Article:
Dozens of university students in York have turned to sex work as they struggle to fund their degrees, as revealed by Nouse. As many as 30 students in York are operating as escorts, and eight agencies in the area were able to provide student escorts. One agency said they had up to seven students available.
A few days ago, Nick Clegg gave us his word that the government would absolutely not raise tuition fees to £16,000. In other words: it is a distinct possibility that higher education will be far from the reach of young people born outside the wealthy classes after 2015...
With the start of the university year and the surging presence of Young Green groups up and down the country, and speaking at events for the Youth Parliament and Woodcraft Folk, I've been spending a lot of time with young people. And an impressive lot they are - engaged, committed, determined. But what I've been hearing from them is how tough every aspect of life is for them and their peers, how institutions and services meant to be equipping them for life aren't delivering, and how economic pressures bear down on them from every angle.
I work part-time during the holidays and attempt to cling on to my wages for as long as possible during term time but I am starting to miss the monthly boost to my bank account that takes a violent drop as soon as I return to university. With these pressures of spending becoming almost expected, it appears that student budgeting is far more complicated than meets the eye...
Britain's poor show in the Times Higher Education rankings is a direct result of the government's financially reckless decision to try and keep out wealthy immigrants. But this self-inflicted academic decline has been a long time coming, and no one on Downing Street should feign surprise.
This autumn, for the second year in a row, the number of young people going to university will fall. Three years on from the decision to increase tuition fees, the coalition's promise that the hike in the cost of higher education would help universities and not hinder applicants has been found wanting.
I was terrified when I started university. A new life, in a new town which I had only visited once before. This was my first step on the road to an independent life, trying to figure out who I was and what I wanted to do. It was like standing on the edge of a massive ocean, waiting to dive in.
It's been a year since the increased tuition fees came into play within Higher Education; exams have been taken, coursework has been handed in, and the first intake of students to pay the higher fees are looking forward to starting their second year of university...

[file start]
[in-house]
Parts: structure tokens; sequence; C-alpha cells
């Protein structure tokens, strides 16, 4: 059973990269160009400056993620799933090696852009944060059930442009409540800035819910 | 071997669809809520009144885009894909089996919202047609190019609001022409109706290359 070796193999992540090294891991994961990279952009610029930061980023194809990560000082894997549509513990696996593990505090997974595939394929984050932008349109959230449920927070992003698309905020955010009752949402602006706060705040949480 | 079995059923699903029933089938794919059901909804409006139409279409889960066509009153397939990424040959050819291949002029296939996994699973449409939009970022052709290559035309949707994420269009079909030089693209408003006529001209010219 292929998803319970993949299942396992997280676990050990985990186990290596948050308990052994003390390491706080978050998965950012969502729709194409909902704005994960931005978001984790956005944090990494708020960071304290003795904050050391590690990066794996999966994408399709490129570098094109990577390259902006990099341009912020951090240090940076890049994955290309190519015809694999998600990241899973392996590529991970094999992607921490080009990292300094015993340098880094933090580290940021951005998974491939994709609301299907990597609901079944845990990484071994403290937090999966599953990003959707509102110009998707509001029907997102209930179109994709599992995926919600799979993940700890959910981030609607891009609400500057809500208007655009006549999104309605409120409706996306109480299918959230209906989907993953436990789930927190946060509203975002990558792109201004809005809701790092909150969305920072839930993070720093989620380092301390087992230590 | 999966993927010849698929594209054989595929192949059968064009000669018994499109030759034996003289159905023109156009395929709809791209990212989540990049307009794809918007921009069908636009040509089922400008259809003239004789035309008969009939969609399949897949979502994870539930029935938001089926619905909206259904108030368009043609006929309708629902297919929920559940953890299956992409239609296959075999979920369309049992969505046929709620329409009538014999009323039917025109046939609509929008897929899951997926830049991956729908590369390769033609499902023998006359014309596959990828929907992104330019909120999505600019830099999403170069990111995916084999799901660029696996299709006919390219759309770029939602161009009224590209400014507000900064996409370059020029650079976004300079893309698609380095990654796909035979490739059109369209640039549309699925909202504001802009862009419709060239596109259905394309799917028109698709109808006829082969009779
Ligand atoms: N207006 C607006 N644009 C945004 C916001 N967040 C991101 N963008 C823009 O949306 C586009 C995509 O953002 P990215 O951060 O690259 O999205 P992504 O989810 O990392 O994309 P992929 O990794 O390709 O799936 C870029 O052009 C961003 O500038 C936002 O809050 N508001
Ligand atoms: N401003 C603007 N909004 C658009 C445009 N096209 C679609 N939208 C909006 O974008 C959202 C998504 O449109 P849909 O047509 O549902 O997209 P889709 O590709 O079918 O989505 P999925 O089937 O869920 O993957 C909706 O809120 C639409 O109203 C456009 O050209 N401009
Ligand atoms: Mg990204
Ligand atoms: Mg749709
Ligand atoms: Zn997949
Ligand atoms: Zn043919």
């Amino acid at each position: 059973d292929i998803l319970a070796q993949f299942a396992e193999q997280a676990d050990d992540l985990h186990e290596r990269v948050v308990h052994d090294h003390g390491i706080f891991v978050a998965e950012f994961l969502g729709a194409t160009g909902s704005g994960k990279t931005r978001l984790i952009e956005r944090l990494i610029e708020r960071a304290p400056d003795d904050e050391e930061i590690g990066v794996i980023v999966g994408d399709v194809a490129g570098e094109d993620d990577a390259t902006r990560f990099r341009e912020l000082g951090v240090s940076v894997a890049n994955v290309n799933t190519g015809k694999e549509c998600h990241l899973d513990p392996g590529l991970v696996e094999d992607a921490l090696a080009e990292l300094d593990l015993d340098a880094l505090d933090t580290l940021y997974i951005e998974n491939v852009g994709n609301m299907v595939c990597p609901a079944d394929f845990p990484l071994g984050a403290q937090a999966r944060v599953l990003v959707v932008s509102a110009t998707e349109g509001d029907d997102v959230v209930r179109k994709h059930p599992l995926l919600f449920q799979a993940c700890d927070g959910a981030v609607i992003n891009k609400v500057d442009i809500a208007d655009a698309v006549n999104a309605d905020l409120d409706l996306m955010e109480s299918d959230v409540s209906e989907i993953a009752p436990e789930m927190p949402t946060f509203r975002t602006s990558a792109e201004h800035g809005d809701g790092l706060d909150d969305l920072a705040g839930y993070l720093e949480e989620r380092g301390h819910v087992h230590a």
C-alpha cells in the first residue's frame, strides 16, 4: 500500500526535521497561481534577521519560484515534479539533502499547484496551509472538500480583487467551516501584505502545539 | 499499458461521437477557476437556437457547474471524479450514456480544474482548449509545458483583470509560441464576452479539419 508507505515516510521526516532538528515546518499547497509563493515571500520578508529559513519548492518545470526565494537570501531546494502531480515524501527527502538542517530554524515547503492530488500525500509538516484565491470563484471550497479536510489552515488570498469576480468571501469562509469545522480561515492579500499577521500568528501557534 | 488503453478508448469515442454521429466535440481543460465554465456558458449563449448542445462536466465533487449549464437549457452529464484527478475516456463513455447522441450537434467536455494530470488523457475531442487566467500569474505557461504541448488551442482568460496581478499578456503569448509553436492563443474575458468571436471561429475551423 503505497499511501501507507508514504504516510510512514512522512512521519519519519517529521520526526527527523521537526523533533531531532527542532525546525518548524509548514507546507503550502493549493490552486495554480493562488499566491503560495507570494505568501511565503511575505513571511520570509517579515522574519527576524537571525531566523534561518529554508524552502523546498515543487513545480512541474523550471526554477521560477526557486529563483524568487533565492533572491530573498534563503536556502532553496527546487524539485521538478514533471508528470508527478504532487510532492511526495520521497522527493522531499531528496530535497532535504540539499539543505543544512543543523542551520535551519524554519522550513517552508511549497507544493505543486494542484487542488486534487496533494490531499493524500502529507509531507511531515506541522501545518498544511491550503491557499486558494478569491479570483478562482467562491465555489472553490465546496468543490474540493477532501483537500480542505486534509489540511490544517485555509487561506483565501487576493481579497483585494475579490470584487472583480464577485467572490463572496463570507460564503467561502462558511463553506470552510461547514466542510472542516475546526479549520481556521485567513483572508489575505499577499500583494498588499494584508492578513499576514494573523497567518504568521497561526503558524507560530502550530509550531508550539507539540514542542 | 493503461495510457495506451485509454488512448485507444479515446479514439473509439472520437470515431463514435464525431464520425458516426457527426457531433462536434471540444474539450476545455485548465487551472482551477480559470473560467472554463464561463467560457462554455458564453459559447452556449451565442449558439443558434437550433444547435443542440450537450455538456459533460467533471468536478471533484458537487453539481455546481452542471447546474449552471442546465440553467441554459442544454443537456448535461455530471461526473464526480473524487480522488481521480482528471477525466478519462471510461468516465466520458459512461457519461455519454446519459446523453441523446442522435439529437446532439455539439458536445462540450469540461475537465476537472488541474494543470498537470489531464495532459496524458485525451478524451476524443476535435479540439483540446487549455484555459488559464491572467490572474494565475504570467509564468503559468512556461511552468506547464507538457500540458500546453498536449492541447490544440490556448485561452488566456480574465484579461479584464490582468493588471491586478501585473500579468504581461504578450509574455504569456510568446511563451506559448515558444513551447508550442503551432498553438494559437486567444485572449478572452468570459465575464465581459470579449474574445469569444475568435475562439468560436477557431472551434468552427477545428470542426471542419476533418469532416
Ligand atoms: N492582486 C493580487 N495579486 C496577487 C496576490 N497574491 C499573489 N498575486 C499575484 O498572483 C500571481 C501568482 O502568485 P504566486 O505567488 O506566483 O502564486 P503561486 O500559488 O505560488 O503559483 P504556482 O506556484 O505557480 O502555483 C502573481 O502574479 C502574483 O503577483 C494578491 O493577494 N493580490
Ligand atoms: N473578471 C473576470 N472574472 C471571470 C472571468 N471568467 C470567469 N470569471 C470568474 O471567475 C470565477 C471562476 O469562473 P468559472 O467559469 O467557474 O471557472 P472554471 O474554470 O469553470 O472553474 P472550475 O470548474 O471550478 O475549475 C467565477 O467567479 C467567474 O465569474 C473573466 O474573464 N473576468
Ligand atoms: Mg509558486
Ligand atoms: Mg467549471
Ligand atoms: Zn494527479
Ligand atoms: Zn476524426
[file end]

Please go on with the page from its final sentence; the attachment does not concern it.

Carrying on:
With the new University term a few weeks away, and some freshers already enjoying their very first taste of university life, many will be wondering; is it worth getting a job while away at University?
The government and advising bodies will no doubt try and convince you and your classmates that going to university is possible whatever your backgrounds or interests. Do not be fooled it is not that simple.
No matter how much you think you're prepared for these opportunities, there are always things that surprise you. As school leavers around the country prepare to collect their A-Level and GCSE results this month, I thought I'd share my advice and what I wish I knew before starting my apprenticeship.
There are options - more options than ever before - and those students clutching their A Level results wondering what to do next need more support to help them explore exactly what is available to them, rather than being rushed into a decision that just isn't right for them.
Some brains can't be measured in the confines of an exam hall or in an essay. Do you take in the world around you? Are you curious enough to ask questions? Are you engaged enough to have strong opinions?
For too long, a stigma clouded apprenticeships. But now that stigma has gone. A degree is no longer the only route that the ambitious and capable can take on their way to fulfilling their potential. Apprenticeships are a wholly viable option. A-Level leavers must make the choice that is right for them as individuals.
The cost of helping children to achieve their educational ambitions is arguably most acutely felt by single mothers, especially those who were not married when their relationships ended and so are not entitled to receive spousal maintenance.
As a postgraduate recruiter once told me, "These days, it's next to impossible to secure a job with a BA. Just like in Europe, MAs are becoming a necessity". If this assertion holds true, then we truly live in a rather sorry state of affairs. Rather than a university education empowering students, the necessity of advanced degrees seem to illustrate how the higher education industry has profited from student vulnerability.